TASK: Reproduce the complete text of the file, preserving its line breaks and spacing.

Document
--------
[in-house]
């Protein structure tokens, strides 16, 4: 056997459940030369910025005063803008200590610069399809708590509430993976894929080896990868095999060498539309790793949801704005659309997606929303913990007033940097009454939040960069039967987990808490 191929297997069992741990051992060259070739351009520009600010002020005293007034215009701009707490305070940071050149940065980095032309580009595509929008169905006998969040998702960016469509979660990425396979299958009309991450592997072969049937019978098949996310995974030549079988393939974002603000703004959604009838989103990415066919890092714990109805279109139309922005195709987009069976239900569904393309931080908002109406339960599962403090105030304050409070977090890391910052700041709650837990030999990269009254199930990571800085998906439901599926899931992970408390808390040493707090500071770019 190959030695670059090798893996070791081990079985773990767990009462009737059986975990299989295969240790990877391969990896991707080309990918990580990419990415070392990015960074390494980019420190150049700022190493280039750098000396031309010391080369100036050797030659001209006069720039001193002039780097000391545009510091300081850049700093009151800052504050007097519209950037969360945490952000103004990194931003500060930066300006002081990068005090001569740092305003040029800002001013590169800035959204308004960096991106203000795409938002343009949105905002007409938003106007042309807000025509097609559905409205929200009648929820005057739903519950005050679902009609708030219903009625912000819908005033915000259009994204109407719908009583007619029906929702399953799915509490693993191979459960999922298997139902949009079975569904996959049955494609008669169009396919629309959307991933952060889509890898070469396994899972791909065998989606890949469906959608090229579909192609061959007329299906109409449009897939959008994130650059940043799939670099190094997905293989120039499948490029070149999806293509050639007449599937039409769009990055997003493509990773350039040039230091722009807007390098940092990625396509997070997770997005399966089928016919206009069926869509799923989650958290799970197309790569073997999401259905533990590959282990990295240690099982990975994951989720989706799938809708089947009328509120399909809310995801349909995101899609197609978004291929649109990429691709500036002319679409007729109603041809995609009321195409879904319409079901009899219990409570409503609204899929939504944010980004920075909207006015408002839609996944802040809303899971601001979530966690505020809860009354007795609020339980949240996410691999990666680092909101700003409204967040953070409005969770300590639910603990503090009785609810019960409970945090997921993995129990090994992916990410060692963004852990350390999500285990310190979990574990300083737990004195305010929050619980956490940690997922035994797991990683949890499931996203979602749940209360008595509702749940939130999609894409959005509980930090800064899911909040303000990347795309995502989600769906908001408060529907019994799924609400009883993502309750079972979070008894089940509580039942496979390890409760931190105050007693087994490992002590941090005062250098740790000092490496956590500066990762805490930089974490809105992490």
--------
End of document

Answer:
[in-house]
């Protein structure tokens, strides 16, 4: 056997459940030369910025005063803008200590610069399809708590509430993976894929080896990868095999060498539309790793949801704005659309997606929303913990007033940097009454939040960069039967987990808490 191929297997069992741990051992060259070739351009520009600010002020005293007034215009701009707490305070940071050149940065980095032309580009595509929008169905006998969040998702960016469509979660990425396979299958009309991450592997072969049937019978098949996310995974030549079988393939974002603000703004959604009838989103990415066919890092714990109805279109139309922005195709987009069976239900569904393309931080908002109406339960599962403090105030304050409070977090890391910052700041709650837990030999990269009254199930990571800085998906439901599926899931992970408390808390040493707090500071770019 190959030695670059090798893996070791081990079985773990767990009462009737059986975990299989295969240790990877391969990896991707080309990918990580990419990415070392990015960074390494980019420190150049700022190493280039750098000396031309010391080369100036050797030659001209006069720039001193002039780097000391545009510091300081850049700093009151800052504050007097519209950037969360945490952000103004990194931003500060930066300006002081990068005090001569740092305003040029800002001013590169800035959204308004960096991106203000795409938002343009949105905002007409938003106007042309807000025509097609559905409205929200009648929820005057739903519950005050679902009609708030219903009625912000819908005033915000259009994204109407719908009583007619029906929702399953799915509490693993191979459960999922298997139902949009079975569904996959049955494609008669169009396919629309959307991933952060889509890898070469396994899972791909065998989606890949469906959608090229579909192609061959007329299906109409449009897939959008994130650059940043799939670099190094997905293989120039499948490029070149999806293509050639007449599937039409769009990055997003493509990773350039040039230091722009807007390098940092990625396509997070997770997005399966089928016919206009069926869509799923989650958290799970197309790569073997999401259905533990590959282990990295240690099982990975994951989720989706799938809708089947009328509120399909809310995801349909995101899609197609978004291929649109990429691709500036002319679409007729109603041809995609009321195409879904319409079901009899219990409570409503609204899929939504944010980004920075909207006015408002839609996944802040809303899971601001979530966690505020809860009354007795609020339980949240996410691999990666680092909101700003409204967040953070409005969770300590639910603990503090009785609810019960409970945090997921993995129990090994992916990410060692963004852990350390999500285990310190979990574990300083737990004195305010929050619980956490940690997922035994797991990683949890499931996203979602749940209360008595509702749940939130999609894409959005509980930090800064899911909040303000990347795309995502989600769906908001408060529907019994799924609400009883993502309750079972979070008894089940509580039942496979390890409760931190105050007693087994490992002590941090005062250098740790000092490496956590500066990762805490930089974490809105992490």